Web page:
Lanu – The Double Sunrise

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The concept for The Double Sunrise is very specific, but it's executed brilliantly.

Very few of us will experience what it's like to live our life cruising from island to island through crystalline waters on a luxurious yacht. 

This is why it's handy to have records like Lanu's The Double Sunrise around. It's one of those records that evokes a place and a feeling that most of us only ever dream about.

Lanu is the brainchild of restless Melbourne musician Lance Ferguson, who is best known as the leader of soul pop champions The Bamboos (full disclosure: Lance is also an announcer on Double J). His previous work as Lanu has seen him make some slick soulful pop music, but this album has been specifically influenced by the idyllic perception outsiders have of the South Seas and the exotica music inspired by that part of the world.

Sweeping first track 'Secret Order of the Double Sunrise' sounds like the best parts of those dusty Burt Bacharach and Henry Mancini records you found while rifling through your grandparents' living room as a child. This lush orchestration, mixed with classic pop sensibilities is constant throughout the entire album and works on both the album's instrumental tracks and with featured singers.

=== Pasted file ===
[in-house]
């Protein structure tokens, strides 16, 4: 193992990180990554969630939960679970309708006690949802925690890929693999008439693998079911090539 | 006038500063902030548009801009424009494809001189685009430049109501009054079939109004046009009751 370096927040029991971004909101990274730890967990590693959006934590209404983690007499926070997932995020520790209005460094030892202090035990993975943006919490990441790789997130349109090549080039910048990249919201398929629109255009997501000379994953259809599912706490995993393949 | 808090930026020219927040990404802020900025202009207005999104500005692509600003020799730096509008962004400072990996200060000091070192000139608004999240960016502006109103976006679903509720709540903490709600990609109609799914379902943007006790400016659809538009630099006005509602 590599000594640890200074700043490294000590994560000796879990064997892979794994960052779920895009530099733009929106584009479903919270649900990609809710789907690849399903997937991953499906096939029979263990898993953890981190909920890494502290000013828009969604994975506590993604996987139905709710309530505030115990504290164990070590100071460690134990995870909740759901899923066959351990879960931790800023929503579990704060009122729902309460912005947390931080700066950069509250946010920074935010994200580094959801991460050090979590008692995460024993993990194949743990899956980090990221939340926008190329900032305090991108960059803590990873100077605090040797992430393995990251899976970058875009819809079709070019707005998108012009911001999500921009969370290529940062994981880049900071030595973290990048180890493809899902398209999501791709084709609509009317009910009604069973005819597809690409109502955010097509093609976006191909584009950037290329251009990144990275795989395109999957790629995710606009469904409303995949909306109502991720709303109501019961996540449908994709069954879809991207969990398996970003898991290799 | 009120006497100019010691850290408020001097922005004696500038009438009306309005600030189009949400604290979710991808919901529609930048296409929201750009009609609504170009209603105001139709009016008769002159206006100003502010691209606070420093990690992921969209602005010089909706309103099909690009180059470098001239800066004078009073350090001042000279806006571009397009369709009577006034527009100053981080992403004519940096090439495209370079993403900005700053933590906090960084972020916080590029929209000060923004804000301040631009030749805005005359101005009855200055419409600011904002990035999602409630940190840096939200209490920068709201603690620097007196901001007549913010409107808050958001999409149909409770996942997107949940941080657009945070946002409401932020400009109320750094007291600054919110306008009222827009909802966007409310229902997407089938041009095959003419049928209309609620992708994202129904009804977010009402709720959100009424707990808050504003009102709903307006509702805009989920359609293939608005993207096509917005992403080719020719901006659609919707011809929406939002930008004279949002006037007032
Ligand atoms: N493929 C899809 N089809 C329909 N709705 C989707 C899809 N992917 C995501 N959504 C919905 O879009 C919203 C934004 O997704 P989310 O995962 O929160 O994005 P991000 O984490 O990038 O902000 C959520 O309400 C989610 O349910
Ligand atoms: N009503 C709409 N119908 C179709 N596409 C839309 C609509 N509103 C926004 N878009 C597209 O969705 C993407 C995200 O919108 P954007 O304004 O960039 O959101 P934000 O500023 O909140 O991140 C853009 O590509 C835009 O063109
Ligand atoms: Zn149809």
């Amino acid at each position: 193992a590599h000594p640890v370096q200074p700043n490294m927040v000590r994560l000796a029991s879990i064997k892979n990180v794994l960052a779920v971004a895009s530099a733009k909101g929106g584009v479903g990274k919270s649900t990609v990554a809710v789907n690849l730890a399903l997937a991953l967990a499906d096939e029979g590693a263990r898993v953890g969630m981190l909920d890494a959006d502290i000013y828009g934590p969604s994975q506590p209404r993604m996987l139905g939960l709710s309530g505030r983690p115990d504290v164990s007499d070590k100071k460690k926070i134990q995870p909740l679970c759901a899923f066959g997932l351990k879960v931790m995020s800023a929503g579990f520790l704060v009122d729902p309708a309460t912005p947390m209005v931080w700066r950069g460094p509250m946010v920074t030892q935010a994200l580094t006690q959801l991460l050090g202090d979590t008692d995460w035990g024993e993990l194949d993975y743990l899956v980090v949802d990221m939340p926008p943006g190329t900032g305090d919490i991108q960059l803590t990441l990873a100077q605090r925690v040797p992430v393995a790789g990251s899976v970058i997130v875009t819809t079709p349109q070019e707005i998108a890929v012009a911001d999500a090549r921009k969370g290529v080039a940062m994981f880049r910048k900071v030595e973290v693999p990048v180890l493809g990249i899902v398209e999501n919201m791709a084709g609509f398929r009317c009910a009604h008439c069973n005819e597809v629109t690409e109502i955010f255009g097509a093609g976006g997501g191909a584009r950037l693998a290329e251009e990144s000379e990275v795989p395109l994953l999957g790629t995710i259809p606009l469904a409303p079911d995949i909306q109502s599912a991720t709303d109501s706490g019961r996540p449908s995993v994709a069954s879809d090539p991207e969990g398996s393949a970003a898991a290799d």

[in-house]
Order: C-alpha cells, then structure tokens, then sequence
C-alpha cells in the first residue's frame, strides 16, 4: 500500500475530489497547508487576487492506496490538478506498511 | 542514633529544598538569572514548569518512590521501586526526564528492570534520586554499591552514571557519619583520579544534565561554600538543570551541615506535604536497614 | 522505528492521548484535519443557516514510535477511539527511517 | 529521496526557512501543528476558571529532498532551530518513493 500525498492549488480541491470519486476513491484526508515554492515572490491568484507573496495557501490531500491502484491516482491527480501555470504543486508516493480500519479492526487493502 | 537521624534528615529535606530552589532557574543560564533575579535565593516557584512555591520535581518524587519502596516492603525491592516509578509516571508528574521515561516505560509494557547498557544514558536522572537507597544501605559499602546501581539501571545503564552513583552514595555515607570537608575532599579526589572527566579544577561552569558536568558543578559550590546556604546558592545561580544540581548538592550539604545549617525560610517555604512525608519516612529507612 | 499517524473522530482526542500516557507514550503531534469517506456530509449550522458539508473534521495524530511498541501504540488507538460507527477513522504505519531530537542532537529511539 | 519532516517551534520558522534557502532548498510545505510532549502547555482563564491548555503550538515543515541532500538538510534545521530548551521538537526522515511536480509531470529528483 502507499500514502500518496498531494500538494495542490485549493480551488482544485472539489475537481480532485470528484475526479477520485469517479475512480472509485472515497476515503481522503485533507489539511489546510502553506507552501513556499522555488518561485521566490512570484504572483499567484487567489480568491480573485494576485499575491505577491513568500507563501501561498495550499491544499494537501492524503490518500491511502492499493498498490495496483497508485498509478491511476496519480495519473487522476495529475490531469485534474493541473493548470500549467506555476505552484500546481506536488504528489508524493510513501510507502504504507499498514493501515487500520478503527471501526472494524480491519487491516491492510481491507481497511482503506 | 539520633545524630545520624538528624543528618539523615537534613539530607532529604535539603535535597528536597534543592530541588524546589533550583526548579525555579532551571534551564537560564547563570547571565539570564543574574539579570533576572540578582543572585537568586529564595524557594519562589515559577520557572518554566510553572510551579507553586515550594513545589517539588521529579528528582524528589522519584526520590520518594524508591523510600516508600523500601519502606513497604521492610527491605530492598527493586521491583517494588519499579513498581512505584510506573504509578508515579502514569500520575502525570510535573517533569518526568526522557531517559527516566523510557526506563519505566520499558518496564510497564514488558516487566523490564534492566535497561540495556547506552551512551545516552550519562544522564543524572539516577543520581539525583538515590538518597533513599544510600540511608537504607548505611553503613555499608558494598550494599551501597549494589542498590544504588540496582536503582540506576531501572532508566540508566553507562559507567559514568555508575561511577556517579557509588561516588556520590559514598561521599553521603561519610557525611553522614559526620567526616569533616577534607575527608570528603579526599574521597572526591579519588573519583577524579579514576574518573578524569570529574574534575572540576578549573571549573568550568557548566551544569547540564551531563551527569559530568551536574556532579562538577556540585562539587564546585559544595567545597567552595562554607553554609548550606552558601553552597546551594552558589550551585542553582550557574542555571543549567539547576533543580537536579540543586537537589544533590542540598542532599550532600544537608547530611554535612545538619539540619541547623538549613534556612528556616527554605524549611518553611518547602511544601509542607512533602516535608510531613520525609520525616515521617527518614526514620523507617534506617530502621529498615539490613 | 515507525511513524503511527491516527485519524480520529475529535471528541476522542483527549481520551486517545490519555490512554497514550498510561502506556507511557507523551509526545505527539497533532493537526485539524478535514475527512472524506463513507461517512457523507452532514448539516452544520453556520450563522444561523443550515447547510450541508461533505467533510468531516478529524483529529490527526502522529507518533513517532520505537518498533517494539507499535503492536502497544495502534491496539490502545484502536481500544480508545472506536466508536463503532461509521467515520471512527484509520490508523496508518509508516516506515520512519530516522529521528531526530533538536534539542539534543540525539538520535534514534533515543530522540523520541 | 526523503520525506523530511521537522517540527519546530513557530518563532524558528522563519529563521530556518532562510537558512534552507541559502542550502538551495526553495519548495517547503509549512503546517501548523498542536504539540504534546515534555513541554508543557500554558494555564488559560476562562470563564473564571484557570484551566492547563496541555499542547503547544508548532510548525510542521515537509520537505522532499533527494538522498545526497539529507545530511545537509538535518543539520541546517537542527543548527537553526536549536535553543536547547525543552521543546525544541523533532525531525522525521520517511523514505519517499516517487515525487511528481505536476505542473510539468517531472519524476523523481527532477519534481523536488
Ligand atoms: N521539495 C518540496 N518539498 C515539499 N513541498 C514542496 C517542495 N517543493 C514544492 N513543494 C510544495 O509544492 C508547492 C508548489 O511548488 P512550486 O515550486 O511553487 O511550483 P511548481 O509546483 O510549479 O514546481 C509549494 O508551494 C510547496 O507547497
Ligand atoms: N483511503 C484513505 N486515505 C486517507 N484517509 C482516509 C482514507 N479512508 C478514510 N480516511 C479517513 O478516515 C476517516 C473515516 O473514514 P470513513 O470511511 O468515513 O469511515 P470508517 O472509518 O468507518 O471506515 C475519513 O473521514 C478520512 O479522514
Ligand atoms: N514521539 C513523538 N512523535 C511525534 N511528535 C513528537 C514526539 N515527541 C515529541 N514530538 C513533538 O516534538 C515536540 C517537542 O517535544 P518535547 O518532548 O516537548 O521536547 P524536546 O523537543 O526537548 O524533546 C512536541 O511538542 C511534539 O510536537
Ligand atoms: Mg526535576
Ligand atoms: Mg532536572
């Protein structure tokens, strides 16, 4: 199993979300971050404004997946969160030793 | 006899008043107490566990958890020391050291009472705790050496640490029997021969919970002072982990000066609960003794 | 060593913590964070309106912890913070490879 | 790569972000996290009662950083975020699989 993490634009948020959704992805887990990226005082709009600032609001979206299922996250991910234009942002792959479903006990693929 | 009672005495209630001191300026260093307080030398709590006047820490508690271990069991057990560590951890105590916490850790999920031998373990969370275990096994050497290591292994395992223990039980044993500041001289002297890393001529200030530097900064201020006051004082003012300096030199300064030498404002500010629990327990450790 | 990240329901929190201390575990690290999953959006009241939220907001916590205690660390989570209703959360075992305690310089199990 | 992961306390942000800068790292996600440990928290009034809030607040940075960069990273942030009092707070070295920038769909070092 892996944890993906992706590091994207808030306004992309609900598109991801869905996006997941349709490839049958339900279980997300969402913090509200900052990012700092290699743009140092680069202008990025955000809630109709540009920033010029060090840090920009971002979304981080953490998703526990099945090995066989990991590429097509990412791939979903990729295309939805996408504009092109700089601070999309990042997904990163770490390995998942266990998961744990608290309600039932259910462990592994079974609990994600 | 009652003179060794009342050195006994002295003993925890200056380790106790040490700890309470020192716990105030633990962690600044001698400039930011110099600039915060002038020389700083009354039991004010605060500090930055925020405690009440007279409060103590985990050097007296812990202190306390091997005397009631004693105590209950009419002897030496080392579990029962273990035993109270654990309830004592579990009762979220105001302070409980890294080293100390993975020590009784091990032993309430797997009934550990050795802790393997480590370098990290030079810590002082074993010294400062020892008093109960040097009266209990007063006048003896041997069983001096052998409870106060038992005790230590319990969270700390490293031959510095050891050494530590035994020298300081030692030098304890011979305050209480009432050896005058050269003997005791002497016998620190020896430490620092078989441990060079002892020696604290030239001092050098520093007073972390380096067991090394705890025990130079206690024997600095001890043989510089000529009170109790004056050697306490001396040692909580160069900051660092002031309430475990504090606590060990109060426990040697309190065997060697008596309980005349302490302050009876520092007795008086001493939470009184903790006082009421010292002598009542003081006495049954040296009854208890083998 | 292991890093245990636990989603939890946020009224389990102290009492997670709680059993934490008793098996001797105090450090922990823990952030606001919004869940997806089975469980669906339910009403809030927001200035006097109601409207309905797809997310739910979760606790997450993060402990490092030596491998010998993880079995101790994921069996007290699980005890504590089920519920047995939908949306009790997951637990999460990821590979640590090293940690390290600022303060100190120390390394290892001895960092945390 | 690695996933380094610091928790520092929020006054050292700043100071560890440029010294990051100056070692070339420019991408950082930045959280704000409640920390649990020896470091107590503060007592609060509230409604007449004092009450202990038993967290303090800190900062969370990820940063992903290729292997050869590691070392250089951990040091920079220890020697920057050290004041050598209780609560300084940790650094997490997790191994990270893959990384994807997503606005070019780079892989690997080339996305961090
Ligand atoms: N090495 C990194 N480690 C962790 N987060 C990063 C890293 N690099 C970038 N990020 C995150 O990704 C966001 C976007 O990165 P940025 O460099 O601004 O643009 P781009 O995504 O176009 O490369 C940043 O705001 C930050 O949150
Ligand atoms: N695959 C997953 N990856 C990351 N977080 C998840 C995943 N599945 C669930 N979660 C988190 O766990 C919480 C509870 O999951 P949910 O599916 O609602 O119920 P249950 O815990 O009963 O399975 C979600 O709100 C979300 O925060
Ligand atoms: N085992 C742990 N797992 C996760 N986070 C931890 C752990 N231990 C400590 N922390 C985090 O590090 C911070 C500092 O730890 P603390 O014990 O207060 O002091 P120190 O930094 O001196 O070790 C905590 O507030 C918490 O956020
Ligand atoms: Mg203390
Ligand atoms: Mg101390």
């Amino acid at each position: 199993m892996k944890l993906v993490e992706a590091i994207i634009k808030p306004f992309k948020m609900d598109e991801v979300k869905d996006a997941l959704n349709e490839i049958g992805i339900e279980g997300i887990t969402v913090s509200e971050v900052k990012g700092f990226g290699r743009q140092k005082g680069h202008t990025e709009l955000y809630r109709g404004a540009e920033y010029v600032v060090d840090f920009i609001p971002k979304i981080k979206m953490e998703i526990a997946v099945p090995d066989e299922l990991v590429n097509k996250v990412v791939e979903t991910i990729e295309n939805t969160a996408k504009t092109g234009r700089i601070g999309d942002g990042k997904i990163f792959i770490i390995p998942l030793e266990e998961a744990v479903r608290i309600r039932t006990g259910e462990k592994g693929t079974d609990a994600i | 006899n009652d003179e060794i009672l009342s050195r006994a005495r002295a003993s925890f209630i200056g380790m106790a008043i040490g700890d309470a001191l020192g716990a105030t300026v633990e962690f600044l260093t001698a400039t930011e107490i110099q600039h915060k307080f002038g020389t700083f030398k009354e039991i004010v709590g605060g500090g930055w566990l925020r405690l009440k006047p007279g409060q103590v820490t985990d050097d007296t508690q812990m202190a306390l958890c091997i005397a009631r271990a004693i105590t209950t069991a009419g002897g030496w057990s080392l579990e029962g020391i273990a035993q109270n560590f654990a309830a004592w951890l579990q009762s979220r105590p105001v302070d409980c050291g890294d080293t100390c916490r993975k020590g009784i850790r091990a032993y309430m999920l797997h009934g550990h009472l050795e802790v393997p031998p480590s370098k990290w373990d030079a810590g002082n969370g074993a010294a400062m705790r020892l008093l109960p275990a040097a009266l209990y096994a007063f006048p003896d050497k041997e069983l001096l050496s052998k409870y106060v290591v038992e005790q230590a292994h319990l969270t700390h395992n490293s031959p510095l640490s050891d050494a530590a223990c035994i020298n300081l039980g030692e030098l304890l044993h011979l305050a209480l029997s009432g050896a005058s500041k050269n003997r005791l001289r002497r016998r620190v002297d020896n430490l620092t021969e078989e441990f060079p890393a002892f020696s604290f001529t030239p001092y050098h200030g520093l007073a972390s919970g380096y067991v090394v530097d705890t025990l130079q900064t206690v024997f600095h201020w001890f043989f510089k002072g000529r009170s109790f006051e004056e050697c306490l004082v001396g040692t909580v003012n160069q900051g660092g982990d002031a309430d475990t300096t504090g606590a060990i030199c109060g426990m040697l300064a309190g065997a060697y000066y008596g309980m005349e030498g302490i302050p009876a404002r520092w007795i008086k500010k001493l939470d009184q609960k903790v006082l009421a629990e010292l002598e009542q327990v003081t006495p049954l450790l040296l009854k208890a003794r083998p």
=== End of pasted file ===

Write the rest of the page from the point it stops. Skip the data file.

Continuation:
Megan Washington's vocals work perfectly with the sounds that Lanu has pulled together on The Double Sunrise. Songs like 'The Others' benefit greatly from her effortless, breezy voice. Importantly, it never seems contrived, which might have been an easy trap when making such a specific sounding record.

French singer Melanie Pain's voice may be an even better match. The melody she carries in the chorus of 'Fly Away' is so beautiful and it's impossible not to find the laid back 'Menage A Trois' incredibly exotic.

But it's Lanu's instrumentation that speaks loudest on The Double Sunrise. His judicious use of strings and horns is so classy, the melodies he's written are clearly steeped in the exotica music that inspired the album, but also sound completely modern. The brilliantly titled 'The Kava Diary' evokes some kind of tranquil wonderland with its twinkling harp and steel guitar and the short, snappy Aranui makes good use of the Melbourne Samoan Choir.

It's no small endeavour to take such a specific, niche musical idea and follow it to its conclusion, but Lanu proves that there are great treasures to uncover if you're dedicated enough.

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